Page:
Empowering Women

Every literate woman marks a victory over poverty.

~ UN Secretary-General Ban Ki-moon

Beneficiaries of the Commonwealth Youth Credit Initiative (CYCI) run by the Commonwealth Youth Programme (CYP) Asia Regional Centre in India, June 2004.Despite many international agreements affirming their human rights, women are still much more likely than men to be poor and illiterate. They usually have less access than men to medical care, property ownership, credit, training and employment. They are far less likely than men to be politically active and far more likely to be victims of domestic violence. In spite of the fact that most development agencies identify women's literacy as the single most important factor in development, one out of every three women in the world cannot read and write. UN Secretary-General Ban Ki-moon stressed the transformative effect on both a family and the wider community when a woman is literate. “Literate women are more likely to send their children, especially their girls, to school,” he said. “By acquiring literacy, women become more economically self-reliant and more actively engaged in their country’s social, political and cultural life.”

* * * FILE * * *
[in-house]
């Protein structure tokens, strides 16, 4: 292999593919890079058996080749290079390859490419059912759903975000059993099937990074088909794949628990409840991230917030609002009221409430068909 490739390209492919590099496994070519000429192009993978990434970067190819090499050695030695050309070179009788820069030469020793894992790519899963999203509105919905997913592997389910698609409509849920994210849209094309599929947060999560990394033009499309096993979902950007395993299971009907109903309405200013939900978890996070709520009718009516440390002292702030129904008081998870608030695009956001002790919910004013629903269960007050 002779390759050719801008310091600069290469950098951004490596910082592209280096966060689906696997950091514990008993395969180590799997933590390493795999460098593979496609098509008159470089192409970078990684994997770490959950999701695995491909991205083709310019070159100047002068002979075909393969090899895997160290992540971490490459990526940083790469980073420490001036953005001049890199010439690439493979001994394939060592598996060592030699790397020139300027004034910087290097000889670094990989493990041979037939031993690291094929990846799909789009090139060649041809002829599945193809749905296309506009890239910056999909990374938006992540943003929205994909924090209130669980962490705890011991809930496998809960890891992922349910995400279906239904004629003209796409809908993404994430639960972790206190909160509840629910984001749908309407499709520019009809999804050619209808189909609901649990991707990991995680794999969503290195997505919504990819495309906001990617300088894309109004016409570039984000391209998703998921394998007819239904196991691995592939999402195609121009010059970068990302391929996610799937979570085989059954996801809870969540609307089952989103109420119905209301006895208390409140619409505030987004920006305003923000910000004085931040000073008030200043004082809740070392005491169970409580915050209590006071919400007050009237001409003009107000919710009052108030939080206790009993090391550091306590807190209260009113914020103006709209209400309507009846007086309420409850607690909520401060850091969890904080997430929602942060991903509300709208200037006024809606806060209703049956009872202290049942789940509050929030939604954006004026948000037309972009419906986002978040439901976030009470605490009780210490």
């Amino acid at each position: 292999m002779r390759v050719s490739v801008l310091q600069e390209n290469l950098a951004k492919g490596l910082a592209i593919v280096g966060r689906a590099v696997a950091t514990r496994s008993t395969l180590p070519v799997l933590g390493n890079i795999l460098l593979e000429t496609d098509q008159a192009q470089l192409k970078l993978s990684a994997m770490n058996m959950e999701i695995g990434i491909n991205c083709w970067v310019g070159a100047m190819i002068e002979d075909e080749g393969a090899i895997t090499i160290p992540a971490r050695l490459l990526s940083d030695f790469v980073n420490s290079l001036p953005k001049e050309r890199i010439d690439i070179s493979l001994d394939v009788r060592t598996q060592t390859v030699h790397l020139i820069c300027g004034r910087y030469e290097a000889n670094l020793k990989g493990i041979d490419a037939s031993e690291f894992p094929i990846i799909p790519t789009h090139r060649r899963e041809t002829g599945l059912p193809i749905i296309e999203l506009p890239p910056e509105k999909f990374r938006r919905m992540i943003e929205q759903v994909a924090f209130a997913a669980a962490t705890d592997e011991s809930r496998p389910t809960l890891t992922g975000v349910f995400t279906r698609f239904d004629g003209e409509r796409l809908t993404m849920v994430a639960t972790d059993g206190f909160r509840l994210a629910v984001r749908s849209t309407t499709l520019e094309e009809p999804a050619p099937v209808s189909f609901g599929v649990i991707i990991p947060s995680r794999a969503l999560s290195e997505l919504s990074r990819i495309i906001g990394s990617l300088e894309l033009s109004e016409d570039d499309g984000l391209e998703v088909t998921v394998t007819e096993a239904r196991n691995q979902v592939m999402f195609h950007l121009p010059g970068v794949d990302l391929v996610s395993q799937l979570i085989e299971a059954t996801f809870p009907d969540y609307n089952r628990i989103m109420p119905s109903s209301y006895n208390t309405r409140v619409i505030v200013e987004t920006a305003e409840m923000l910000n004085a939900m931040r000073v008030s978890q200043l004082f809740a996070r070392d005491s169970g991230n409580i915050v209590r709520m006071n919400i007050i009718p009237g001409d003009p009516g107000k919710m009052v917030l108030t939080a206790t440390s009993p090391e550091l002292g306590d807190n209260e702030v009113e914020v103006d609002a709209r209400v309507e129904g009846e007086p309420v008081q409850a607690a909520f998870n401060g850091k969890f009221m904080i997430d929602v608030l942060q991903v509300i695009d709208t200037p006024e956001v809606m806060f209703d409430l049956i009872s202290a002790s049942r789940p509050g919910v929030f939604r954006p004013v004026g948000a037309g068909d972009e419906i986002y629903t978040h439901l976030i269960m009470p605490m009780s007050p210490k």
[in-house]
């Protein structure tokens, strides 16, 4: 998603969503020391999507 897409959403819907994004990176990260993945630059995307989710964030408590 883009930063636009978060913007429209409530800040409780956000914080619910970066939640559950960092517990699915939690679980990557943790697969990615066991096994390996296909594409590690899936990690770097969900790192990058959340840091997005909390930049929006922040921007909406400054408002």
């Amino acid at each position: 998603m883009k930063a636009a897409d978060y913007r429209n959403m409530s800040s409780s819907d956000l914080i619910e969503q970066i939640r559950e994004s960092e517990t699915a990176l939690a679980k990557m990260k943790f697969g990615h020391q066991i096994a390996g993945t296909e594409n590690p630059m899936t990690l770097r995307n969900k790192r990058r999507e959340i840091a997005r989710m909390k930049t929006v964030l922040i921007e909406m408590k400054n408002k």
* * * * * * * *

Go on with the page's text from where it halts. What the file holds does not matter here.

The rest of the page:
Irina Bokova, the Director-General of the UN Educational, Scientific and Cultural Organization (UNESCO), said that investing in women’s literacy carries very high returns.

It improves livelihoods, leads to better child and maternal health, and favours girls’ access to education. In short, newly literate women have a positive ripple effect on all development indicators.